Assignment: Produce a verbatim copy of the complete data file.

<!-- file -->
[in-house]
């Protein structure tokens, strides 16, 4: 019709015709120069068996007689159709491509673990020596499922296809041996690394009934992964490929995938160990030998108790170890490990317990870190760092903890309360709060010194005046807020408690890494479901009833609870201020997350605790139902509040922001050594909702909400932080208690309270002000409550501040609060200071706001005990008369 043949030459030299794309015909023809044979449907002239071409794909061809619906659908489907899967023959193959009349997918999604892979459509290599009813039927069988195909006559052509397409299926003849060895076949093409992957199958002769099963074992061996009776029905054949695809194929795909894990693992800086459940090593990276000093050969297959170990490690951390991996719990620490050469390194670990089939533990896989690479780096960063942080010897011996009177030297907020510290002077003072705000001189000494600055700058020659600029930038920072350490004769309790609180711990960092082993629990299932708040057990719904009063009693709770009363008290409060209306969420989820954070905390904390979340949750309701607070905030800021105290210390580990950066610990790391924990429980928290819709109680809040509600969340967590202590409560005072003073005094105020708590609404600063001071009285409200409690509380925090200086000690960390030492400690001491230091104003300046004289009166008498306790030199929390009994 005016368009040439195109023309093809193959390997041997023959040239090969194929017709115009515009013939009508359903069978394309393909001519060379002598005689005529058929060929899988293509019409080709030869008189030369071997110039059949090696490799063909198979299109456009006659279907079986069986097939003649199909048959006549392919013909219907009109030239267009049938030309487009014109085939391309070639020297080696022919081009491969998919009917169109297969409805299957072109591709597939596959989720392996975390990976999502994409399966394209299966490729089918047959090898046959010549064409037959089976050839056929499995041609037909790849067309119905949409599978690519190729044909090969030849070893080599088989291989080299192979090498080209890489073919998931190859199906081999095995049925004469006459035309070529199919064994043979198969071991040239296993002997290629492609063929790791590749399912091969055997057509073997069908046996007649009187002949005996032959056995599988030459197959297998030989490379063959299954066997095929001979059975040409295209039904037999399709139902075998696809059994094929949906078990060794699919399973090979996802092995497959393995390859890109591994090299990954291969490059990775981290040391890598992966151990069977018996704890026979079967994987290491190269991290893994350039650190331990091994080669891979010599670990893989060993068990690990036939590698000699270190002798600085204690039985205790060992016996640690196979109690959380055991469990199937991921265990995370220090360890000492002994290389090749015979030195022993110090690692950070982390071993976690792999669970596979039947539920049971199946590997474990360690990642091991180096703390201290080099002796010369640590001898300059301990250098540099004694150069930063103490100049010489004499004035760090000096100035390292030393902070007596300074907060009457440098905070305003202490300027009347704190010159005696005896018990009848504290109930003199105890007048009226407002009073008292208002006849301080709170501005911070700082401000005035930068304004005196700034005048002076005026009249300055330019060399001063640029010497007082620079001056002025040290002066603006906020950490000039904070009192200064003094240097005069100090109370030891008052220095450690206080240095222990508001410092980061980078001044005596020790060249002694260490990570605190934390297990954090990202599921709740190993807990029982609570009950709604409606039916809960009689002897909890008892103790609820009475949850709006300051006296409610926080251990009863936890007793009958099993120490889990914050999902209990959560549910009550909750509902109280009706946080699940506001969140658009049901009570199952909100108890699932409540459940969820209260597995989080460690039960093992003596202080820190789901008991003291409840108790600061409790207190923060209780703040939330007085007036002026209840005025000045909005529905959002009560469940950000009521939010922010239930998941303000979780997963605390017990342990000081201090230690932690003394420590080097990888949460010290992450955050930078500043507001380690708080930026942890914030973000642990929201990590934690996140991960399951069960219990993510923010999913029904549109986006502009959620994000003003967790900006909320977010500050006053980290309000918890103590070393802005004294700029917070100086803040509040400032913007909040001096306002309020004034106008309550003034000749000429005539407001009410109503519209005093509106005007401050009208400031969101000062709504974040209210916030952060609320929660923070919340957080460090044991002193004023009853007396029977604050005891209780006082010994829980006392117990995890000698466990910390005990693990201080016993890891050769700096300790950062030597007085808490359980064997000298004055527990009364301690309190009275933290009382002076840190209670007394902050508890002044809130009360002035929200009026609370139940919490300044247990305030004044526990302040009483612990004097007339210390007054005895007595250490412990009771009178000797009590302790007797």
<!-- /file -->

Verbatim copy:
[in-house]
């Protein structure tokens, strides 16, 4: 019709015709120069068996007689159709491509673990020596499922296809041996690394009934992964490929995938160990030998108790170890490990317990870190760092903890309360709060010194005046807020408690890494479901009833609870201020997350605790139902509040922001050594909702909400932080208690309270002000409550501040609060200071706001005990008369 043949030459030299794309015909023809044979449907002239071409794909061809619906659908489907899967023959193959009349997918999604892979459509290599009813039927069988195909006559052509397409299926003849060895076949093409992957199958002769099963074992061996009776029905054949695809194929795909894990693992800086459940090593990276000093050969297959170990490690951390991996719990620490050469390194670990089939533990896989690479780096960063942080010897011996009177030297907020510290002077003072705000001189000494600055700058020659600029930038920072350490004769309790609180711990960092082993629990299932708040057990719904009063009693709770009363008290409060209306969420989820954070905390904390979340949750309701607070905030800021105290210390580990950066610990790391924990429980928290819709109680809040509600969340967590202590409560005072003073005094105020708590609404600063001071009285409200409690509380925090200086000690960390030492400690001491230091104003300046004289009166008498306790030199929390009994 005016368009040439195109023309093809193959390997041997023959040239090969194929017709115009515009013939009508359903069978394309393909001519060379002598005689005529058929060929899988293509019409080709030869008189030369071997110039059949090696490799063909198979299109456009006659279907079986069986097939003649199909048959006549392919013909219907009109030239267009049938030309487009014109085939391309070639020297080696022919081009491969998919009917169109297969409805299957072109591709597939596959989720392996975390990976999502994409399966394209299966490729089918047959090898046959010549064409037959089976050839056929499995041609037909790849067309119905949409599978690519190729044909090969030849070893080599088989291989080299192979090498080209890489073919998931190859199906081999095995049925004469006459035309070529199919064994043979198969071991040239296993002997290629492609063929790791590749399912091969055997057509073997069908046996007649009187002949005996032959056995599988030459197959297998030989490379063959299954066997095929001979059975040409295209039904037999399709139902075998696809059994094929949906078990060794699919399973090979996802092995497959393995390859890109591994090299990954291969490059990775981290040391890598992966151990069977018996704890026979079967994987290491190269991290893994350039650190331990091994080669891979010599670990893989060993068990690990036939590698000699270190002798600085204690039985205790060992016996640690196979109690959380055991469990199937991921265990995370220090360890000492002994290389090749015979030195022993110090690692950070982390071993976690792999669970596979039947539920049971199946590997474990360690990642091991180096703390201290080099002796010369640590001898300059301990250098540099004694150069930063103490100049010489004499004035760090000096100035390292030393902070007596300074907060009457440098905070305003202490300027009347704190010159005696005896018990009848504290109930003199105890007048009226407002009073008292208002006849301080709170501005911070700082401000005035930068304004005196700034005048002076005026009249300055330019060399001063640029010497007082620079001056002025040290002066603006906020950490000039904070009192200064003094240097005069100090109370030891008052220095450690206080240095222990508001410092980061980078001044005596020790060249002694260490990570605190934390297990954090990202599921709740190993807990029982609570009950709604409606039916809960009689002897909890008892103790609820009475949850709006300051006296409610926080251990009863936890007793009958099993120490889990914050999902209990959560549910009550909750509902109280009706946080699940506001969140658009049901009570199952909100108890699932409540459940969820209260597995989080460690039960093992003596202080820190789901008991003291409840108790600061409790207190923060209780703040939330007085007036002026209840005025000045909005529905959002009560469940950000009521939010922010239930998941303000979780997963605390017990342990000081201090230690932690003394420590080097990888949460010290992450955050930078500043507001380690708080930026942890914030973000642990929201990590934690996140991960399951069960219990993510923010999913029904549109986006502009959620994000003003967790900006909320977010500050006053980290309000918890103590070393802005004294700029917070100086803040509040400032913007909040001096306002309020004034106008309550003034000749000429005539407001009410109503519209005093509106005007401050009208400031969101000062709504974040209210916030952060609320929660923070919340957080460090044991002193004023009853007396029977604050005891209780006082010994829980006392117990995890000698466990910390005990693990201080016993890891050769700096300790950062030597007085808490359980064997000298004055527990009364301690309190009275933290009382002076840190209670007394902050508890002044809130009360002035929200009026609370139940919490300044247990305030004044526990302040009483612990004097007339210390007054005895007595250490412990009771009178000797009590302790007797």